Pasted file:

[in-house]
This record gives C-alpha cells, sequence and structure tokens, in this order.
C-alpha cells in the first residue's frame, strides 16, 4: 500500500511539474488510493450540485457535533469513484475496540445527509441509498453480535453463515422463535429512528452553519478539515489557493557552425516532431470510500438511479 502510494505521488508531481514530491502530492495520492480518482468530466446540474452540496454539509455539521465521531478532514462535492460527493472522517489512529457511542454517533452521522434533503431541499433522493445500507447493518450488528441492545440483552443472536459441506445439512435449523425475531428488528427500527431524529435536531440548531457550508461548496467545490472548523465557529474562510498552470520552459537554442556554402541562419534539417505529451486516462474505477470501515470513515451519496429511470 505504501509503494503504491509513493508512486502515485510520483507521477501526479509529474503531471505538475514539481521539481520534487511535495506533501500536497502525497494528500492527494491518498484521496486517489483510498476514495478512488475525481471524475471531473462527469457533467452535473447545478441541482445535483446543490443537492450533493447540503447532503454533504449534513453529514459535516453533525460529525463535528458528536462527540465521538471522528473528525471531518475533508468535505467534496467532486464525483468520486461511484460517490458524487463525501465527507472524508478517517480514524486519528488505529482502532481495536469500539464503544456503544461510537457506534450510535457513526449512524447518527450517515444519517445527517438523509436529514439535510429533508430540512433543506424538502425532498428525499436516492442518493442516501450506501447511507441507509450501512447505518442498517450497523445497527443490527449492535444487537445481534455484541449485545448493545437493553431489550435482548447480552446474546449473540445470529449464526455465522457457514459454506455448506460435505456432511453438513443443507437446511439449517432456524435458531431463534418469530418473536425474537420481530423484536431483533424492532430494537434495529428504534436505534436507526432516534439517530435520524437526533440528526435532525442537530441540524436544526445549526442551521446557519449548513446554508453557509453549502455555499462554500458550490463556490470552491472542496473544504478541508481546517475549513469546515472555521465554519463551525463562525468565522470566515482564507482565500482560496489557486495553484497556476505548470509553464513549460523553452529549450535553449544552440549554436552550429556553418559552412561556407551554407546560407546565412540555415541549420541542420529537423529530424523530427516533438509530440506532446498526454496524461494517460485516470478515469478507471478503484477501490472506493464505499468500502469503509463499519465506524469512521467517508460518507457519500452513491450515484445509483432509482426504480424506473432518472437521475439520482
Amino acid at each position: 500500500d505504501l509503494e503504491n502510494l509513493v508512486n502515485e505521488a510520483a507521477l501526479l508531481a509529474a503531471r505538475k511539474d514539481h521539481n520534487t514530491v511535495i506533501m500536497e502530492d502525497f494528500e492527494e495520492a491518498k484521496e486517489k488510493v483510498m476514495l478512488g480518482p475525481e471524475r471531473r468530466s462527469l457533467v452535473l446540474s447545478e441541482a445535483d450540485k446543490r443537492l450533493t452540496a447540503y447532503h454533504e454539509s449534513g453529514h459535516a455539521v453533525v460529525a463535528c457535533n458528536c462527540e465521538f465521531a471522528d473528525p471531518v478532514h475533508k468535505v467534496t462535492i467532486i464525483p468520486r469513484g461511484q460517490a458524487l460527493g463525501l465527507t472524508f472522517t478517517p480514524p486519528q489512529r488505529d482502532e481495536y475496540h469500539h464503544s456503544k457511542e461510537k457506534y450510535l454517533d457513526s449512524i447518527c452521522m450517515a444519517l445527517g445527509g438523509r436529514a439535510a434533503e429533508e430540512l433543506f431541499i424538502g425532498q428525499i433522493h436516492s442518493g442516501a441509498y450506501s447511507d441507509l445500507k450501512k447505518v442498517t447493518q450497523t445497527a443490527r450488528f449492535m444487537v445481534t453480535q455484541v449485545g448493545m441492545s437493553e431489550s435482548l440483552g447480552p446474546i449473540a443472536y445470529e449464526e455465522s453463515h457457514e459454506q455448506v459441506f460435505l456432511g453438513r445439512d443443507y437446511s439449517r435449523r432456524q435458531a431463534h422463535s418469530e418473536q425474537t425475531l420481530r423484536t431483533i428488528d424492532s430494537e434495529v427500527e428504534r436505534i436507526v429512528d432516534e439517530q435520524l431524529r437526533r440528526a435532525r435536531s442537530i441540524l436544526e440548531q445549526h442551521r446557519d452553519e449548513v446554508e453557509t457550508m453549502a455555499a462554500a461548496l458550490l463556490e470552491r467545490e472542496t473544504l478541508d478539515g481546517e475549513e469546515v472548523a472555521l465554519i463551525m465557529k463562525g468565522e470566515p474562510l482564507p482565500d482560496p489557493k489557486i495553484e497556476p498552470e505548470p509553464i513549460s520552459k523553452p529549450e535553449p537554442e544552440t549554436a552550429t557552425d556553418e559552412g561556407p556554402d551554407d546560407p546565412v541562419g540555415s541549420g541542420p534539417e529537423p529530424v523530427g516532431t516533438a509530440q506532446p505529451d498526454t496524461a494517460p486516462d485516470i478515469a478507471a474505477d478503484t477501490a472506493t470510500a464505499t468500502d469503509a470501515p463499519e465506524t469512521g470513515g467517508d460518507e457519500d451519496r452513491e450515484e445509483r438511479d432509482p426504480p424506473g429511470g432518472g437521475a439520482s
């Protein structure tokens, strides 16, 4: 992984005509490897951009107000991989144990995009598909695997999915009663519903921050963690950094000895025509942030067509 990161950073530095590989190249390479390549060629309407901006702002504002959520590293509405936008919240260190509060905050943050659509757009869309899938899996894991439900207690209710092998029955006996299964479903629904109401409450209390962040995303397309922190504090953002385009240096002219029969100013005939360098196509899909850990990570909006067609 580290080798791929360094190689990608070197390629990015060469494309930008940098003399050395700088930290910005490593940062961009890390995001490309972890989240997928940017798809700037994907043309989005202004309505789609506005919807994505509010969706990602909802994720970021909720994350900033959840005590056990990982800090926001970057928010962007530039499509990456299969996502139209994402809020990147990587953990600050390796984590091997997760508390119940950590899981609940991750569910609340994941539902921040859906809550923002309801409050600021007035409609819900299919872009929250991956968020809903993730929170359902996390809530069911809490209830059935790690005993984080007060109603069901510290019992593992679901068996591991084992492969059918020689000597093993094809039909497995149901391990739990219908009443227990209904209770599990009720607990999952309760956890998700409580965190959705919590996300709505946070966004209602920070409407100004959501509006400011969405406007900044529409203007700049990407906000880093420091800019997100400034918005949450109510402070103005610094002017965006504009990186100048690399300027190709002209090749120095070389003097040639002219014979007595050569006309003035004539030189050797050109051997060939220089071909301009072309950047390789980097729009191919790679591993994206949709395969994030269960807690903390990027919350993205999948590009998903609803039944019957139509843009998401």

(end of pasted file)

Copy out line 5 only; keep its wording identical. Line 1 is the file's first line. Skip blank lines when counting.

């Protein structure tokens, strides 16, 4: 992984005509490897951009107000991989144990995009598909695997999915009663519903921050963690950094000895025509942030067509 990161950073530095590989190249390479390549060629309407901006702002504002959520590293509405936008919240260190509060905050943050659509757009869309899938899996894991439900207690209710092998029955006996299964479903629904109401409450209390962040995303397309922190504090953002385009240096002219029969100013005939360098196509899909850990990570909006067609 580290080798791929360094190689990608070197390629990015060469494309930008940098003399050395700088930290910005490593940062961009890390995001490309972890989240997928940017798809700037994907043309989005202004309505789609506005919807994505509010969706990602909802994720970021909720994350900033959840005590056990990982800090926001970057928010962007530039499509990456299969996502139209994402809020990147990587953990600050390796984590091997997760508390119940950590899981609940991750569910609340994941539902921040859906809550923002309801409050600021007035409609819900299919872009929250991956968020809903993730929170359902996390809530069911809490209830059935790690005993984080007060109603069901510290019992593992679901068996591991084992492969059918020689000597093993094809039909497995149901391990739990219908009443227990209904209770599990009720607990999952309760956890998700409580965190959705919590996300709505946070966004209602920070409407100004959501509006400011969405406007900044529409203007700049990407906000880093420091800019997100400034918005949450109510402070103005610094002017965006504009990186100048690399300027190709002209090749120095070389003097040639002219014979007595050569006309003035004539030189050797050109051997060939220089071909301009072309950047390789980097729009191919790679591993994206949709395969994030269960807690903390990027919350993205999948590009998903609803039944019957139509843009998401």